Sharks

Sharks takeaways: What we learned in 5-2 win vs. Vegas in Game 5

Sharks takeaways: What we learned in 5-2 win vs. Vegas in Game 5

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SAN JOSE – It was do-or-die for the Sharks on Thursday night, with the fate of their Stanley Cup playoffs run hanging in the balance. San Jose rose to the occasion in fine fashion in Game 5 of the first round, beating the Vegas Golden Knights 5-2 to extend the best-of-seven series. 

Here are three takeaways from Game 5.

Preventing that early goal made a huge difference

Giving up a goal in the first five minutes of Games 2 through 4 wasn't the only reason the Sharks lost all three games. But it’s amazing how different their overall game looked when they buckled down, and didn’t allow Vegas to get that early jump Thursday. Even though Vegas had the advantage on the shot clock through the first 20 minutes, San Jose was visibly doing a better job breaking up the Golden Knights' offense. 

It didn’t hurt that goaltender Martin Jones had a bounce-back performance after giving up two goals on seven shots in his previous start. He made a couple of big saves early in the second period when the team in front of him wasn’t getting any good scoring chances. But, perhaps his best save came on Reilly Smith in the third period while the Knights pressed for a game-tying goal.


The blue line put forward its best effort since Game 1

It was incredible how much more sound San Jose’s defense was with Marc-Edouard back in the lineup. After he exited Game 2, the blue line really struggled in his absence. In his return Thursday, San Jose’s defense did a significantly better job taking the ice away from Vegas.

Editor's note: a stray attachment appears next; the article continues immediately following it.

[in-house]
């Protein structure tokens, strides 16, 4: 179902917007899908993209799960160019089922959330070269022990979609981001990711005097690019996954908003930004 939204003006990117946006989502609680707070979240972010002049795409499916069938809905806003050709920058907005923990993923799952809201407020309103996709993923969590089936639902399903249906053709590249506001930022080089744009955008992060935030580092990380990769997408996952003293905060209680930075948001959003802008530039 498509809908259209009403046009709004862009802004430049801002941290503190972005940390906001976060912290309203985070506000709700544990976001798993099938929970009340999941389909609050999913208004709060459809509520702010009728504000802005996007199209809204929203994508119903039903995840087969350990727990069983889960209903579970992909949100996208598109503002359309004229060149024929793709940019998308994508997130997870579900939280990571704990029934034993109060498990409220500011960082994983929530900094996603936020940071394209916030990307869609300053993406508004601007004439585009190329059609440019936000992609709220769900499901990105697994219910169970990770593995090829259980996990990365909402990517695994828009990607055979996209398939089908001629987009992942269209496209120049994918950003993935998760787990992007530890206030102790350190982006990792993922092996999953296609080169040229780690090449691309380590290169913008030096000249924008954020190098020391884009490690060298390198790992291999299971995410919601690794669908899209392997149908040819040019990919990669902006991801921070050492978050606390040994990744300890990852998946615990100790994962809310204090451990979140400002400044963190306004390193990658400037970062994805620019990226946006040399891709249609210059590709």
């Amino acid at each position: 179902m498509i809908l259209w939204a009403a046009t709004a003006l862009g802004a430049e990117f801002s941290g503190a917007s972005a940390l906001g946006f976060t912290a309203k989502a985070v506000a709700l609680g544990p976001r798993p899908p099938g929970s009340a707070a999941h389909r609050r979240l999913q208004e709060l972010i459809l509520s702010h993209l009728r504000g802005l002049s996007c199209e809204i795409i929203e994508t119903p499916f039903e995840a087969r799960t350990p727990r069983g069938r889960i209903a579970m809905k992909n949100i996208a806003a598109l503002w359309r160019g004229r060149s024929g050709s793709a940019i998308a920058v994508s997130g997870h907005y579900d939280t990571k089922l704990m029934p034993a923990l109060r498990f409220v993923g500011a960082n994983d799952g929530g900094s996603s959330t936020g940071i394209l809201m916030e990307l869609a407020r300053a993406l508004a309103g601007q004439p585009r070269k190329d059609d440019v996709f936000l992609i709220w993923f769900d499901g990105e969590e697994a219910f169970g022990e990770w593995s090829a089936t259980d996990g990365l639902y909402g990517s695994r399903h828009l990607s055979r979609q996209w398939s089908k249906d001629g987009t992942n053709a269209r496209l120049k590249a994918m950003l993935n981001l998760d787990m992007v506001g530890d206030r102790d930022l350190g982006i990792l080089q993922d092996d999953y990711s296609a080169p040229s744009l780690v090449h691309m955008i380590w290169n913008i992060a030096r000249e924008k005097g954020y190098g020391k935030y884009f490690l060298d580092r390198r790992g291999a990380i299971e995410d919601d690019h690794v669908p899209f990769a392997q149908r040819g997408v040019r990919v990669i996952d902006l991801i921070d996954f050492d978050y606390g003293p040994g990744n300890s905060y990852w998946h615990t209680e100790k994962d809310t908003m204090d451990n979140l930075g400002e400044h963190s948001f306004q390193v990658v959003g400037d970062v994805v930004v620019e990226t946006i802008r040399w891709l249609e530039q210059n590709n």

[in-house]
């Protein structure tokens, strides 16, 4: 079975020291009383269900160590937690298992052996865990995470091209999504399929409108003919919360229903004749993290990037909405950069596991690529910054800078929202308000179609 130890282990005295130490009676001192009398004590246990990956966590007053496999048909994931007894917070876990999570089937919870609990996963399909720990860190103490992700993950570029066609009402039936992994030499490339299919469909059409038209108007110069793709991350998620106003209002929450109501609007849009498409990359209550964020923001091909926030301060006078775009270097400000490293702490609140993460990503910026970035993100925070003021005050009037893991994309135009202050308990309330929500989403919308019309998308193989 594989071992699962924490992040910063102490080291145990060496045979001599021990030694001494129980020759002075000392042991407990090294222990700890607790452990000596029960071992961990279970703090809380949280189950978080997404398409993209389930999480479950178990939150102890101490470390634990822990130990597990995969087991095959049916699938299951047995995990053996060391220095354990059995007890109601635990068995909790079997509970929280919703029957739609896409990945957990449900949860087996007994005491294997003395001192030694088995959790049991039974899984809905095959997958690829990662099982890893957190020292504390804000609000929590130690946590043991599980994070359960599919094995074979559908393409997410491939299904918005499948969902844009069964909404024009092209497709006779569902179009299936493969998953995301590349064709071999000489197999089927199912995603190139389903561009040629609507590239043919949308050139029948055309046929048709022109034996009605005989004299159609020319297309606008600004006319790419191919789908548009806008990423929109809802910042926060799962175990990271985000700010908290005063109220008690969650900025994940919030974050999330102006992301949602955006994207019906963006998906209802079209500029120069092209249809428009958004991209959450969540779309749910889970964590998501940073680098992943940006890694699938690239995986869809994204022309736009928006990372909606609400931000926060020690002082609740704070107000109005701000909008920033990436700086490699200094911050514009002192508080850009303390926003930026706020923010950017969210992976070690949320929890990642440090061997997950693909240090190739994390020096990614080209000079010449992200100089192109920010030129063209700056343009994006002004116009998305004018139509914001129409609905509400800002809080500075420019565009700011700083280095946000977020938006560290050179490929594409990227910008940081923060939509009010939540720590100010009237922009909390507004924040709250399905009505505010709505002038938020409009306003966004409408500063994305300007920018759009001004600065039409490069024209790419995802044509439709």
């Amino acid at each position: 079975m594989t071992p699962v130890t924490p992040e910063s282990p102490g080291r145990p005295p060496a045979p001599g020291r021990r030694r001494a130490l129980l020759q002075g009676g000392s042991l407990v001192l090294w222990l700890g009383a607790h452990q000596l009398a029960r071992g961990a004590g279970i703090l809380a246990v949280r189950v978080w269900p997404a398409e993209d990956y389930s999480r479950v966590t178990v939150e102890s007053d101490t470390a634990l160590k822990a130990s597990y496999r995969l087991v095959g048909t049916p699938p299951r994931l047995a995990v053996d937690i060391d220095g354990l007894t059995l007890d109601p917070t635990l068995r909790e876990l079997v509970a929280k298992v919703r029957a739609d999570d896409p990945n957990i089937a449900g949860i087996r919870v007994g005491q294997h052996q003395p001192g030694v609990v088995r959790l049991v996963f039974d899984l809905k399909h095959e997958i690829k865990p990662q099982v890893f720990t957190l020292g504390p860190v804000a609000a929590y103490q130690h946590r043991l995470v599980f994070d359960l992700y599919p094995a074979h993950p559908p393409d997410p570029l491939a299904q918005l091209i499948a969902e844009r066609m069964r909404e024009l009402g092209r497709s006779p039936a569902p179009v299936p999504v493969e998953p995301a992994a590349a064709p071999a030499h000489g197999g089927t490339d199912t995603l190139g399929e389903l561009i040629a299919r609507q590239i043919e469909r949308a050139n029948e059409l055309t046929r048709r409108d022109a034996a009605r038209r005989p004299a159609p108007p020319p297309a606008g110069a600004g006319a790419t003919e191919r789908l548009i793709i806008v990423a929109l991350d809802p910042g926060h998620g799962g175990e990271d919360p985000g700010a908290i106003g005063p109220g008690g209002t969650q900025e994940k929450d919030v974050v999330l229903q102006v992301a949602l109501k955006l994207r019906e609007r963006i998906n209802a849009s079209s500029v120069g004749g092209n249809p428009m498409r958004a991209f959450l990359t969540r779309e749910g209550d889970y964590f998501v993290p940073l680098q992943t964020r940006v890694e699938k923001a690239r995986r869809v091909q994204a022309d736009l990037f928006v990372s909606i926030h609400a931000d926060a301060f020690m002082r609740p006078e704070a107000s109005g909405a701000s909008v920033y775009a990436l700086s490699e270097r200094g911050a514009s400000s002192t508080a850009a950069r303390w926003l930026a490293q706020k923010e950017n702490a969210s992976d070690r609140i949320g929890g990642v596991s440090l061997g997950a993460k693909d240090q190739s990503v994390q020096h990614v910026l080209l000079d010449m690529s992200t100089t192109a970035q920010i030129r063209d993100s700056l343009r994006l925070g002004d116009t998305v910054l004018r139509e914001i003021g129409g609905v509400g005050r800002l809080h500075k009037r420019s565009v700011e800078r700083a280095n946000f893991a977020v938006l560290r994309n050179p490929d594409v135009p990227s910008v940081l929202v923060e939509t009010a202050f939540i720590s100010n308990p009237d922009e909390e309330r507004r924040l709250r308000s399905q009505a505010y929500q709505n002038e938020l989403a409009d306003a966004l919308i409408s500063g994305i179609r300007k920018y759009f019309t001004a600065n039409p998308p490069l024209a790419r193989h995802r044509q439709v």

Also helping was the fact the duties were more evenly divvied up among the defensemen with Vlasic back in the lineup. Brent Burns was better with Vlasic back as his defense partner. Erik Karlsson – who looked much faster and healthier than he did in Games 3 and 4 – could once again play around 22 minutes, but Vlasic (23:43) was there to slot the remaining defensemen in their proper places. Brenden Dillon, Karlsson's partner, gets honorable mention for laying some monster hits on Vegas.

[RELATED: Stop the presses! Sharks take first lead in a week]

What to work on for Game 6

With some momentum back in their favor, the Sharks can extend their season again in Game 6. They’ll have the best chance of doing that if they keep their defense tight – and tighten up on their special teams.

Even though Tomas Hertl got the power-play goal late in the third period, San Jose still needs to capitalize on more of its chances. The Sharks will also need to beware of going to the penalty box in Game 6, because both of Vegas' goals in Game 5 came on the power play. With Game 6 back in front of a raucous Vegas crowd, the Golden Knights will work extra hard to draw an emotional response from the Sharks, as was the case late in Game 4. 

If the Sharks can fix those areas, though, they could return to the Tank for a Game 7. 

NHL awards: Sharks' Joe Thornton misses out on first Masterton Trophy

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AP

NHL awards: Sharks' Joe Thornton misses out on first Masterton Trophy